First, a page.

Creative Work FundBay Area Counties, CA
A strong community is built from its members’ attentive care.
Oakland poet Kristin Palm asks what if the people of Oakland, California—not city planners—were invited to identify to identify the most vital and important qualities of the city? And what if those individual views were shaped through conversations and community mapping workshops? One could create Interstices: Oakland, a community-engaged mapping process structured by Palm with conceptual/performance artist Hiroko Kikuchi.
At the end of that process, the artists will exhibit maps, notes, and ephemera created by themselves and other community members, and publish a multi-media book.
Kristin Palm is one of eight literary artists to receive an October 2011 Creative Work Fund grant for a new work developed through a collaboration with a nonprofit. Palm’s organizational partner is East Bay Asian Local Development Corporation (EBALDC), a nationally recognized and innovative community developer working in Oakland and East Bay neighborhoods. Palm and Kikuchi will involve people throughout the city, but focus attention on neighborhoods where EBALDC works.
The artists are beginning their project with a long walk though Oakland, collecting observations and refining the questions that will focus their investigation. These will not be questions that are typically asked in a city planning process. Palm writes, “We aim to create a platform for conversation that is rooted in the artists’ and community members’ unique interests, experiences, concerns and desires. We anticipate that Interstices: Oakland will help us uncover overlooked, but essential, characteristics of locales.”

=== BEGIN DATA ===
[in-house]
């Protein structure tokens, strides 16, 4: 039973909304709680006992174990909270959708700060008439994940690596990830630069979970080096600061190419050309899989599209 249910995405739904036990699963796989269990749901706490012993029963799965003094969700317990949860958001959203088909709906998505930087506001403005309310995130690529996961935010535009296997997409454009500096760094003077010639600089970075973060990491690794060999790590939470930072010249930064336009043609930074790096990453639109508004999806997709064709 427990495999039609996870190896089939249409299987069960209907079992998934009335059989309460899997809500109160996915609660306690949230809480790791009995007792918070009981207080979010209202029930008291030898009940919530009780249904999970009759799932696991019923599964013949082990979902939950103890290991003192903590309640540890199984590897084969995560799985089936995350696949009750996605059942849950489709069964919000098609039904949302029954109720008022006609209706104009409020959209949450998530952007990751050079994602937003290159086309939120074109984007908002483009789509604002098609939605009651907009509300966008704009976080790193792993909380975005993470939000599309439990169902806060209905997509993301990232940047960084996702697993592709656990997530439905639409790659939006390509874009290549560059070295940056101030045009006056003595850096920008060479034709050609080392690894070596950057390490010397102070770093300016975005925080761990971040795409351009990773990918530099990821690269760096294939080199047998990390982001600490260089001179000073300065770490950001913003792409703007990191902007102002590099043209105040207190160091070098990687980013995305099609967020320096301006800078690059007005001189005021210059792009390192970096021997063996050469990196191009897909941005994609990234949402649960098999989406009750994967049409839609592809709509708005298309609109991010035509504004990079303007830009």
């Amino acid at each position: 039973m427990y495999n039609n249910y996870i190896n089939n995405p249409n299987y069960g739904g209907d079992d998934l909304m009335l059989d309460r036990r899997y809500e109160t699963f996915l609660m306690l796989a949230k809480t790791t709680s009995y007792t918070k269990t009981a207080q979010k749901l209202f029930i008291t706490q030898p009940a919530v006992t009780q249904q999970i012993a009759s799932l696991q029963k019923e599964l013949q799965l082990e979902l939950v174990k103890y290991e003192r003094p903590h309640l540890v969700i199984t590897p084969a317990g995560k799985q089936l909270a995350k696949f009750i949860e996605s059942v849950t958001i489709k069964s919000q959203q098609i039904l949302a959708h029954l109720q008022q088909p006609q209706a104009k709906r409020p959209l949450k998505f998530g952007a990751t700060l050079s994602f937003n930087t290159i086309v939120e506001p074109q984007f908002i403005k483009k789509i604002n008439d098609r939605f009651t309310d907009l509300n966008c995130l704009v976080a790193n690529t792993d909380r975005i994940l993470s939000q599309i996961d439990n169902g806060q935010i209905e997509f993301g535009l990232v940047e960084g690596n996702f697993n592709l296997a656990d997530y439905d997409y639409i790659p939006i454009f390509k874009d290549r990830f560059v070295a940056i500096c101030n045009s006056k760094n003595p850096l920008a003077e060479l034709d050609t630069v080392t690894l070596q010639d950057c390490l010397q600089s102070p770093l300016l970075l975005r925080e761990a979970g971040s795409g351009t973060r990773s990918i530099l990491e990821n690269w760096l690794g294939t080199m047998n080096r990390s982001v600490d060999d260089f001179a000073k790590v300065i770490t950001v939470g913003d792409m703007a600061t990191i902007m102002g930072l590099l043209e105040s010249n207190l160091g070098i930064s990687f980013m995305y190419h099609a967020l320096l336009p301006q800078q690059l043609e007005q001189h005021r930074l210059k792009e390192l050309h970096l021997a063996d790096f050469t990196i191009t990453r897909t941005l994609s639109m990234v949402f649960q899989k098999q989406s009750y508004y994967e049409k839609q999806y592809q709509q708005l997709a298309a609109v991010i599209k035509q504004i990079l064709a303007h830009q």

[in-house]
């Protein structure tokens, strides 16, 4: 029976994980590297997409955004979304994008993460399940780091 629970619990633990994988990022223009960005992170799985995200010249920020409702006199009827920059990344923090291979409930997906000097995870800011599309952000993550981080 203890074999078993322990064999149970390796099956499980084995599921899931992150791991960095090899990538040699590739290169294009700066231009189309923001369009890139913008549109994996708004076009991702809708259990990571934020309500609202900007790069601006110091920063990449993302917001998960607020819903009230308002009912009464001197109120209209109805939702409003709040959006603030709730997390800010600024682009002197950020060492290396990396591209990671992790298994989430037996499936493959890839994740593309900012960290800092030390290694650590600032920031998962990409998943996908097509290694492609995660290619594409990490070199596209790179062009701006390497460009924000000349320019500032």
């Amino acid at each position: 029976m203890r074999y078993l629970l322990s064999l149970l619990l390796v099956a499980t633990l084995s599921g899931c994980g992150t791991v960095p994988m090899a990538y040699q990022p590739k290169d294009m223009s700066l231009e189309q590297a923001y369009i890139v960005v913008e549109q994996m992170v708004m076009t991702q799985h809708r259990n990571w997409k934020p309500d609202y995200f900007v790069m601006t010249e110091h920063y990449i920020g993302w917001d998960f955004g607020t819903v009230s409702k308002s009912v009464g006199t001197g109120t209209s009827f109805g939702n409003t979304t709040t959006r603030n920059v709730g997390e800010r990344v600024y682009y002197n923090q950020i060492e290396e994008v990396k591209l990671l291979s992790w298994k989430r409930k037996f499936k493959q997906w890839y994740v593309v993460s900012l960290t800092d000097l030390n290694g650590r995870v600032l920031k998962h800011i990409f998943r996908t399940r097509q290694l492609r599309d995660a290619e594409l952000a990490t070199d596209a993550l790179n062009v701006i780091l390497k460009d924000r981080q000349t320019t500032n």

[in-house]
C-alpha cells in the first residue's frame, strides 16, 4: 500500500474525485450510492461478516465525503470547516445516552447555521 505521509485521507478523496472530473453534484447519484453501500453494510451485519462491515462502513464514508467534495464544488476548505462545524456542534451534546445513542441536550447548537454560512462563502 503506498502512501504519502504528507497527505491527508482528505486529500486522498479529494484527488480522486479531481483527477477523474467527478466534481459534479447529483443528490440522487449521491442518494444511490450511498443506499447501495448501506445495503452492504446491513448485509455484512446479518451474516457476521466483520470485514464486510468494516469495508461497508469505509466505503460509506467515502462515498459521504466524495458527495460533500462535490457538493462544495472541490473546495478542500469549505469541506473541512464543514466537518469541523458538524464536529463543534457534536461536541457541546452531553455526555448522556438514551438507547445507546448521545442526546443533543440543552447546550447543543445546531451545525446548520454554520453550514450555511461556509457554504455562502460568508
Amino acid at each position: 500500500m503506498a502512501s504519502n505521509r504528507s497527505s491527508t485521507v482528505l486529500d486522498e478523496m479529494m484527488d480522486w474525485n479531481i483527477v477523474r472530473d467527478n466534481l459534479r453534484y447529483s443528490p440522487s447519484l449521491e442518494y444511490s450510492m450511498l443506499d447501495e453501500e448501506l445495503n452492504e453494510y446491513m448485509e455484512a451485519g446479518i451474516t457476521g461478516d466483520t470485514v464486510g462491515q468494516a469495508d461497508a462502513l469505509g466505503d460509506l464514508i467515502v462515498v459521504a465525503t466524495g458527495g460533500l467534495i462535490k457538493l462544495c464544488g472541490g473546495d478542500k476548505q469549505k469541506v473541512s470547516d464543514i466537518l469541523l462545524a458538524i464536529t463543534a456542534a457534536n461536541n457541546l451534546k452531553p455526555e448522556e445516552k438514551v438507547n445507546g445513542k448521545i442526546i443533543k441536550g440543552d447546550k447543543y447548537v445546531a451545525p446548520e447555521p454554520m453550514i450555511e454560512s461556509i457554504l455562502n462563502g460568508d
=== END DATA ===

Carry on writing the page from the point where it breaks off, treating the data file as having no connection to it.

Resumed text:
I asked my own questions of Kristin:
–Why are many artists now interested in the concept of mapping?
–I wonder if we’re feeling more and more removed from the land. And I also wonder if, in part, it’s a reaction to technology, like GPS, which finds the way for us. But I like the paper map. And I believe if we don’t create our own mapping projects, we’re going to lose the ability to orient ourselves completely.
–Why drew you and Hiroko to this idea?
–Neither of us grew up here, so we had to look for ways to connect ourselves with people, neighborhoods, and the city. And we share a belief in a community-engaged approach. We don’t see ourselves as authorities. We want to process our understanding of Oakland with others.
–What will be on your own map of Oakland?
–The birds at Lake Merritt, for sure. My map will trace how they change, which ones are where at what time of year. They are my anchor to the place.
–What might come from Interstices: Oakland?
–My big dream is that this project could inform city planning going forward. It is hard to say what that means. We don’t go out with an agenda. Sometimes subtle impacts are the more persistent ones—just connecting people to one another in conversation can lead to change.